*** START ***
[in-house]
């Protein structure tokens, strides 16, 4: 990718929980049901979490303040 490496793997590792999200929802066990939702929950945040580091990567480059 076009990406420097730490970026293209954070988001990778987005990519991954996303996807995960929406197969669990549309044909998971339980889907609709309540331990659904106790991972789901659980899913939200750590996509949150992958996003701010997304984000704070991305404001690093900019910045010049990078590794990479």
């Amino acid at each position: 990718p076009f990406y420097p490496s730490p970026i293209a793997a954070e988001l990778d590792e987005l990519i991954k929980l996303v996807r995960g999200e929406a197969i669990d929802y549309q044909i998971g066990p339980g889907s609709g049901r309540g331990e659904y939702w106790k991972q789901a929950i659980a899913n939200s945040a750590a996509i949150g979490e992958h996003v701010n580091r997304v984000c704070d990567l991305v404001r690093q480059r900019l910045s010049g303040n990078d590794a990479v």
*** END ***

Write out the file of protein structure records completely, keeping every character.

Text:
[in-house]
């Protein structure tokens, strides 16, 4: 990718929980049901979490303040 490496793997590792999200929802066990939702929950945040580091990567480059 076009990406420097730490970026293209954070988001990778987005990519991954996303996807995960929406197969669990549309044909998971339980889907609709309540331990659904106790991972789901659980899913939200750590996509949150992958996003701010997304984000704070991305404001690093900019910045010049990078590794990479």
């Amino acid at each position: 990718p076009f990406y420097p490496s730490p970026i293209a793997a954070e988001l990778d590792e987005l990519i991954k929980l996303v996807r995960g999200e929406a197969i669990d929802y549309q044909i998971g066990p339980g889907s609709g049901r309540g331990e659904y939702w106790k991972q789901a929950i659980a899913n939200s945040a750590a996509i949150g979490e992958h996003v701010n580091r997304v984000c704070d990567l991305v404001r690093q480059r900019l910045s010049g303040n990078d590794a990479v």